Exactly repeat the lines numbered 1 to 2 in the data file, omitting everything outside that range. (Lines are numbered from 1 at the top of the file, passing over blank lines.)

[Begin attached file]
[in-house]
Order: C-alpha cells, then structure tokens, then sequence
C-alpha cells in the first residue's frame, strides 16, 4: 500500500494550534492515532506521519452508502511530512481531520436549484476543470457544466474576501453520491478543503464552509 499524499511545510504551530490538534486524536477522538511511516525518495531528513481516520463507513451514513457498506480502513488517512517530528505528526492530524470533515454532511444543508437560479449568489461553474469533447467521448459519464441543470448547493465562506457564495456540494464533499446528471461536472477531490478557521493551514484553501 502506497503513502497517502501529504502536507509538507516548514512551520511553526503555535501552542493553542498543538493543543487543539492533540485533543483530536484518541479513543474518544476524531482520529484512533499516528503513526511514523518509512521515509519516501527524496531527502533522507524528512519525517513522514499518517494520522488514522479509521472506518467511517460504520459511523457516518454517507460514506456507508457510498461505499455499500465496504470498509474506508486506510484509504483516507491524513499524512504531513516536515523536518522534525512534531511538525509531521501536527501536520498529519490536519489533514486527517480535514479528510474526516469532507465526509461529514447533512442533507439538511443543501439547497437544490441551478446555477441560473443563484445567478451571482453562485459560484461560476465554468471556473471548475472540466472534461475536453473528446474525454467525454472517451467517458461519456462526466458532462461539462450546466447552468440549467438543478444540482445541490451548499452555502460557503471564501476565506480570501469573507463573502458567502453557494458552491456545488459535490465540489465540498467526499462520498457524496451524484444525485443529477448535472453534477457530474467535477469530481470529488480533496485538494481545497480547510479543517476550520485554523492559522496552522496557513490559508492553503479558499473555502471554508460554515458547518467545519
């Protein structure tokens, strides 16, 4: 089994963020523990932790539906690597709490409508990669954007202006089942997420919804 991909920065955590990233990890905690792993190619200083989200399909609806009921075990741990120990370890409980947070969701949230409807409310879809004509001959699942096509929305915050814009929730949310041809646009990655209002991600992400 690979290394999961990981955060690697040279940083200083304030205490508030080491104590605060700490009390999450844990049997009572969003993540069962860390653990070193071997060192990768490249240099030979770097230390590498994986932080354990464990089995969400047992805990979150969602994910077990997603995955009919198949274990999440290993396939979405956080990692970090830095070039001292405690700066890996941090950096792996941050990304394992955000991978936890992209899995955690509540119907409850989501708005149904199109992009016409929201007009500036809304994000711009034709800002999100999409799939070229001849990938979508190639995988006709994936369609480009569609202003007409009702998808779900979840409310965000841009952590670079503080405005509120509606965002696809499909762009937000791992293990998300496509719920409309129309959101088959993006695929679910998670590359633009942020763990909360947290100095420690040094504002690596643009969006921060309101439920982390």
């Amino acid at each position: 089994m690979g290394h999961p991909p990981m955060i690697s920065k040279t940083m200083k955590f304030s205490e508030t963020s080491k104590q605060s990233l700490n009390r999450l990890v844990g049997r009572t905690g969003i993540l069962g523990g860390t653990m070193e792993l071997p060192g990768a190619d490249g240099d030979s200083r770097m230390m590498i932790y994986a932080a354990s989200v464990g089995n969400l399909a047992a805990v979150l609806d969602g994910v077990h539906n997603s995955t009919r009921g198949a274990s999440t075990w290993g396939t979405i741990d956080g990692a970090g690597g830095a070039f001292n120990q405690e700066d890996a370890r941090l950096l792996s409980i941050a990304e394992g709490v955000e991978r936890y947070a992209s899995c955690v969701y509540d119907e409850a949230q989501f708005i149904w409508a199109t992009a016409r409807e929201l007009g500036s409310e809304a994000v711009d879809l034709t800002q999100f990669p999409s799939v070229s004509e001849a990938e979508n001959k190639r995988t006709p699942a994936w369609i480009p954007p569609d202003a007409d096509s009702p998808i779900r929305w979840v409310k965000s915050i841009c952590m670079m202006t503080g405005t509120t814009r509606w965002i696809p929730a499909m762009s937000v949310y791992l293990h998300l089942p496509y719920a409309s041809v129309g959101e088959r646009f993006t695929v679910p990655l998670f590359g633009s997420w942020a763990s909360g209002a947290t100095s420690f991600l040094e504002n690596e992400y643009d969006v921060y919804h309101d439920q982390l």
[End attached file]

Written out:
[in-house]
Order: C-alpha cells, then structure tokens, then sequence